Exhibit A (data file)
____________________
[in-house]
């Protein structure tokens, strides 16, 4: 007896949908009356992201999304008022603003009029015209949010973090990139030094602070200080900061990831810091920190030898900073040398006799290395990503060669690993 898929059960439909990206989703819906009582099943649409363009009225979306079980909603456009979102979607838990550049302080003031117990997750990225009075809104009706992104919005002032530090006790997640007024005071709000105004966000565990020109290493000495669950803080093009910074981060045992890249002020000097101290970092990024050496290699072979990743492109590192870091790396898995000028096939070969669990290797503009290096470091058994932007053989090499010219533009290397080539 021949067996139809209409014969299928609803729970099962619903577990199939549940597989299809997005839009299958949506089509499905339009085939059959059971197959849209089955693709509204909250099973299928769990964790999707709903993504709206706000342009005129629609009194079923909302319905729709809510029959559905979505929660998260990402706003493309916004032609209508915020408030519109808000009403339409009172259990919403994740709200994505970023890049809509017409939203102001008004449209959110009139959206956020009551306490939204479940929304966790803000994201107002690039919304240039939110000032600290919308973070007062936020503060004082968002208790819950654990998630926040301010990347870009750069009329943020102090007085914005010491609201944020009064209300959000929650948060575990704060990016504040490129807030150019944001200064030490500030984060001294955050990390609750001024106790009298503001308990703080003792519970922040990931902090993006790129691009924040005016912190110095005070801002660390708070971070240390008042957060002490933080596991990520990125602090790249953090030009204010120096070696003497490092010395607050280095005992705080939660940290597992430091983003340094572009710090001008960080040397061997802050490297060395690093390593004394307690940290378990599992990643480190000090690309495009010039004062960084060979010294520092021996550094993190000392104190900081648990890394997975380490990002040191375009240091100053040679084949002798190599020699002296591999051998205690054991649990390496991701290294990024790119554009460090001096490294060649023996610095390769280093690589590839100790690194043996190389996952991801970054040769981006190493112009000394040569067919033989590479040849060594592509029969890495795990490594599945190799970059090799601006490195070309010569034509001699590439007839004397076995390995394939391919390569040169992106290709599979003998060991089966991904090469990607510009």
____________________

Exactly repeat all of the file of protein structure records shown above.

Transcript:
[in-house]
């Protein structure tokens, strides 16, 4: 007896949908009356992201999304008022603003009029015209949010973090990139030094602070200080900061990831810091920190030898900073040398006799290395990503060669690993 898929059960439909990206989703819906009582099943649409363009009225979306079980909603456009979102979607838990550049302080003031117990997750990225009075809104009706992104919005002032530090006790997640007024005071709000105004966000565990020109290493000495669950803080093009910074981060045992890249002020000097101290970092990024050496290699072979990743492109590192870091790396898995000028096939070969669990290797503009290096470091058994932007053989090499010219533009290397080539 021949067996139809209409014969299928609803729970099962619903577990199939549940597989299809997005839009299958949506089509499905339009085939059959059971197959849209089955693709509204909250099973299928769990964790999707709903993504709206706000342009005129629609009194079923909302319905729709809510029959559905979505929660998260990402706003493309916004032609209508915020408030519109808000009403339409009172259990919403994740709200994505970023890049809509017409939203102001008004449209959110009139959206956020009551306490939204479940929304966790803000994201107002690039919304240039939110000032600290919308973070007062936020503060004082968002208790819950654990998630926040301010990347870009750069009329943020102090007085914005010491609201944020009064209300959000929650948060575990704060990016504040490129807030150019944001200064030490500030984060001294955050990390609750001024106790009298503001308990703080003792519970922040990931902090993006790129691009924040005016912190110095005070801002660390708070971070240390008042957060002490933080596991990520990125602090790249953090030009204010120096070696003497490092010395607050280095005992705080939660940290597992430091983003340094572009710090001008960080040397061997802050490297060395690093390593004394307690940290378990599992990643480190000090690309495009010039004062960084060979010294520092021996550094993190000392104190900081648990890394997975380490990002040191375009240091100053040679084949002798190599020699002296591999051998205690054991649990390496991701290294990024790119554009460090001096490294060649023996610095390769280093690589590839100790690194043996190389996952991801970054040769981006190493112009000394040569067919033989590479040849060594592509029969890495795990490594599945190799970059090799601006490195070309010569034509001699590439007839004397076995390995394939391919390569040169992106290709599979003998060991089966991904090469990607510009």